• Fresh water
  • A soft and clean bed/den area
  • Enrichment (at least 2 enrichment toys at all times)
  • 3 timely potty breaks each day
  • Consistent feeding schedule
  • Medical needs addressed immediately
  • Reinforcement that their kennel is a safe place.

Meeting a dog’s basic needs is the very foundation of their quality of life. If we are not meeting this need, everything else we do, all the training in the world, is just a layer of paint on a crumbling building.

Quality Enrichment.

Once the basic needs are taken care of, quality enrichment becomes the primary tool for preventing and addressing behavior issues. Dogs need daily physical and mental stimulation to maintain their mental health in a shelter setting.

All the Toys: In addition to interactive feeding toys (Kongs, Kong Wobblers, Buster Cubes, Atomic Treat Balls, PVC Pipe Toys, etc.), dogs should have a variety of playthings in their kennels: at least one comfort item to carry around (the stuffed toys, durable for heavy chewers) and at least one toy to chew (i.e. Nylabones for more orally focused dogs). Rotate toys frequently to offer variety & keep dogs interested in them.

Fun in the Shelter: You can have lots of fun outings right here in the shelter! Play fetch or work on recall in the play pens, make use of the agility or obstacle equipment throughout the shelter, hide treats in cardboard boxes and do some simple nose work, borrow an interactive puzzle toy to work on together from the Volunteer Office, or play some training games & build adoption skills!

Downtime: Studies show that shelter dogs get less than half the amount of sleep natural and healthy for their species. Helping dogs relax in their kennel space or on field trips is one of the most important things we can do for them. The key to helping a dog relax is for you to relax too. Activities can include TTouch, massage, gentle petting, softly talking to the dog or reading aloud to them, playing some soothing music, misting an interesting scent into the kennel and letting it dissipate (calm enrichment activity with natural, slow resolution), or even doing some simple stretching. Focus on relaxing yourself and inviting the dog to join you.

Easy Training Games for Adoptability and Enrichment

  • Treat for Calm: A simple, fun way to create a quiet, stress-free (or less stress, at least) kennel environment is to reward the dogs for calm, quiet behavior. It is also a great way to impact multiple dogs in a short amount of time. Several time a days, walk through the kennel area, and hand out treats to any dog who is standing, sitting, or laying quietly. If you come to a dog who is barking, jumping, or showing any other behavior than calm quiet, pause for a second to see if the dog will offer the behavior on his own. If not, keep going to the next kennel, but come back from time to time to try to catch him being good!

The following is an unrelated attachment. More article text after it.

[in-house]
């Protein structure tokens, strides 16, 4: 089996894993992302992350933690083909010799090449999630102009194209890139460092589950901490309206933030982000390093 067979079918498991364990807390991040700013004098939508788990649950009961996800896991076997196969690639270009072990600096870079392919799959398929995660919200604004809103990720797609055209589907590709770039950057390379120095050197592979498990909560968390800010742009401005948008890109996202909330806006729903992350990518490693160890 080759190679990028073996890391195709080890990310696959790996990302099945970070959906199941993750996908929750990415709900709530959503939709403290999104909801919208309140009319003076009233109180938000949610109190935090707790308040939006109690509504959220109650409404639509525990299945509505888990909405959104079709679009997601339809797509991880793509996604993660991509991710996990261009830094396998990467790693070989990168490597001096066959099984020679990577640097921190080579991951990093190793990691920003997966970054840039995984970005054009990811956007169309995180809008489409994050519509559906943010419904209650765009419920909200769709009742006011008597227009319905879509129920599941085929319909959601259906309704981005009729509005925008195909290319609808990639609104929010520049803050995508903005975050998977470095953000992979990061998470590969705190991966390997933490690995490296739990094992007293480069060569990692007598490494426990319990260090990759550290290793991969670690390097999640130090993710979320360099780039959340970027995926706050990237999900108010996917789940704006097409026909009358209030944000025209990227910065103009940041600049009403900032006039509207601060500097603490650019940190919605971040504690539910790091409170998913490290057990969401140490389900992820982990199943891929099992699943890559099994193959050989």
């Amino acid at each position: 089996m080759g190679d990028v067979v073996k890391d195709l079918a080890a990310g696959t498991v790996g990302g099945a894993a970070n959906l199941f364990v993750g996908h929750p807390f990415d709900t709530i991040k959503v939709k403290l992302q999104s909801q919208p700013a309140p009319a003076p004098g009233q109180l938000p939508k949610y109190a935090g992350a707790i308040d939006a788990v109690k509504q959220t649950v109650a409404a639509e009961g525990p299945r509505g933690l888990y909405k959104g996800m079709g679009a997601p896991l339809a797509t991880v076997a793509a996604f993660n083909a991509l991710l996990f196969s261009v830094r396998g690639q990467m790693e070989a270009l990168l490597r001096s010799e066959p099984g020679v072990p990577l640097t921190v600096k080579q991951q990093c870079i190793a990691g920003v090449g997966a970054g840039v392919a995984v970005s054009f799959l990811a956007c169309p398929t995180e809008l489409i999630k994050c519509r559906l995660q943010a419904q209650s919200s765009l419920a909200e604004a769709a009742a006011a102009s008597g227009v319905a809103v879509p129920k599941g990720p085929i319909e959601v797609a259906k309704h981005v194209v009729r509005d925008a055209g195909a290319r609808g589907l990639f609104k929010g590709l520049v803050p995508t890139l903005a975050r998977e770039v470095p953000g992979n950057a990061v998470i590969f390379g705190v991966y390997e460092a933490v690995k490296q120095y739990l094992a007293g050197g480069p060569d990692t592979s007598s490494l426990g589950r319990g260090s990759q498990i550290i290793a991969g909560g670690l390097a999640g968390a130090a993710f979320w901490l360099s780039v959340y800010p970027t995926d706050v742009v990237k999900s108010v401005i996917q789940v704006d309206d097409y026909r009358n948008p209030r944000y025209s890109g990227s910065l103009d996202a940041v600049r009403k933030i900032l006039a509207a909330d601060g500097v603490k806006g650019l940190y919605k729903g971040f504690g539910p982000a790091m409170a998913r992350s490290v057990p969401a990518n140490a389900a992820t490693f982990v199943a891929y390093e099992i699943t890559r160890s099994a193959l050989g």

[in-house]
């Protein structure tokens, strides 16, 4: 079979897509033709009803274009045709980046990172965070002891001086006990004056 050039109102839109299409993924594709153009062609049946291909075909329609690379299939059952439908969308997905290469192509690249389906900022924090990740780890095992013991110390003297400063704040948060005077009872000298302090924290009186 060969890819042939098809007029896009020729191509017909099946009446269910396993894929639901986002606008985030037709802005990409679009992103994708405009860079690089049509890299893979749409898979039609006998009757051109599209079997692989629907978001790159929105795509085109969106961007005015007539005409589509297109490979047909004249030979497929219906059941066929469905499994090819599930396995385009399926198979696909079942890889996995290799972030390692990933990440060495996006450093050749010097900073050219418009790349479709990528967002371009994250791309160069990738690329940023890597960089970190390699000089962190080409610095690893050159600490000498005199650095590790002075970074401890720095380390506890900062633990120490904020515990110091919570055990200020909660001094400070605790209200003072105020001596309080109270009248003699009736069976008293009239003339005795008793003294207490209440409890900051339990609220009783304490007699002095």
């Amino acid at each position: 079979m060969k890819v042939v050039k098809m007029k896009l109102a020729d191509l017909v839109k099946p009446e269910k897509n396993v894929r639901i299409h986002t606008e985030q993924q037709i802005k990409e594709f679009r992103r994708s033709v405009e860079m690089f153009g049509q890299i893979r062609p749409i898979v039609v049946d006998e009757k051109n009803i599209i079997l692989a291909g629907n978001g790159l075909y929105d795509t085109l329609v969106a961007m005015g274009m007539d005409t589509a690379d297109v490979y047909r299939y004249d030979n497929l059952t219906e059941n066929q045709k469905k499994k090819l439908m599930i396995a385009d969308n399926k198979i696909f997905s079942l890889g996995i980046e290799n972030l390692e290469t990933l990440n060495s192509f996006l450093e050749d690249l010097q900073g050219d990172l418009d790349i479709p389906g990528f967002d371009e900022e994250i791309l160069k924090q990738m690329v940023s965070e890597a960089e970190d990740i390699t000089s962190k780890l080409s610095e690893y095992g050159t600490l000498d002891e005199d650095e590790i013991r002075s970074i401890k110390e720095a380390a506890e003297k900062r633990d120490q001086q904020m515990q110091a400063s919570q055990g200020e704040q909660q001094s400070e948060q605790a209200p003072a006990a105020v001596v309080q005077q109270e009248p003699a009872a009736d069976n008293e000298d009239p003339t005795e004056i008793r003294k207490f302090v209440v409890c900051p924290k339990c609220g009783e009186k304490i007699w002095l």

• Gate Games: These are done from outside the kennel. Reward sits, downs, and eye contact by providing treats and verbal praise each time they execute the task, whether prompted or offered. You may find as you do this that the dogs in the nearby kennels fall quiet and begin to work for the treats as well – include them in the game! This is a simple way to reward and reinforce calm shelter behavior and increase adoption chances! As the dog(s) master these basic games, increase the duration of the behaviors and the distance from which you can ask for them.
  • Basic Behavior Plan for Shelter Dogs: All dogs living at the shelter should immediately start learning important skills like Sit, Down, Nose Targeting, Wait at the Door, and all the skills listed in the Basic Plan. This is important part of a dog’s mental enrichment while also increasing his adoptability.
  • Tricks: Teaching dogs tricks serves the dual function of giving them cute stuff to show off to adopters and skills that can be used to help them navigate real world situations. Plus, it’s great enrichment! We definitely recommend dogs learn the basic cues sit, down, stay, wait, target/touch, come/recall, and swing but fun stuff like shake, high five, roll over, spin, and play dead have great applications too!
  • Greeting Visitors to the Shelter: This is a great way to help the dogs show themselves off to potential adopters and practice their manners. Be sure to reinforce polite greeting behaviors. Ask the dog to sit and have them show off any tricks they know. Be aware of the dog’s individual needs and watch their body language to make sure that they are comfortable in the situation.

Resources, Programs, and Sharing Information

Diva says sharing is sweet! (Almost as sweet as donuts.)

Where to find info on dogs?

All AAC dogs’ notes and official records are stored using the Chameleon database which can be accessed via computers in the shelter.

How to get more training?

Austin Animal Center offers ongoing training opportunities for staff and volunteers and Dogs Out Loud welcomes AAC staff to our training opportunities as well:

  • GivePulse: AAC posts all training opportunities and pertinent info here so make sure you join!
  • Playgroups: Contact Josh to assist with playgroups & learn more about dog/dog dynamics!
  • TTouch: DOL offers bi-monthly TTouch (confidence building, calming, & communication) classes Sunday evenings at AAC in partnership with TTouch Austin. Email for more info!
  • DOL Group Classes: DOL holds group training classes for behaviorally at-risk AAC adoptables and alumni Sunday mornings at 9am. Email DOL if you’d like to join as a handler or assistant!
  • DOL Behavior Workshops: DOL offers the following workshops on a rotating basis to AAC staff & volunteers: Shy & Fearful Dogs, Whoa Doggie!, Unruly Adolescents & Young Adults, Leash Gremlins Need Love Too: Helping Reactive Dogs, and Shelter Enrichment Made Easy and Effective. Watch GivePulse for announcements.

We also recommend you check out our online resource library and follow us on Facebook for easily accessible tips, info, & opportunities!

Meet & Greets and Facilitating Adoptions

Send those doggies home!

Adoption Matchmaking

For all of the creative marketing and events we do, the most effective way to get dogs adopted is for a person who knows and cares about that dog to introduce them to a potential adopter. Even if they are not the right match, they may know someone who is. Take the time to make connections with potential adopters. Talk to them about their lifestyle to get an idea of which dog might fit well with them, help the dog show off what he/she knows, and do your best to ensure every pup gets to put his/her best paw forward!


Social media and word of mouth get dogs adopted! Share your photos and fun, positive stories about the dogs on Facebook, Twitter, Instagram, Vine, Pinterest, YouTube … whatever forums you use! Our personal experiences and cute photos can help promote a positive image and better understanding of shelter dogs and of dogs in general. It’s also a great way to recruit fosters, adopters, and volunteers!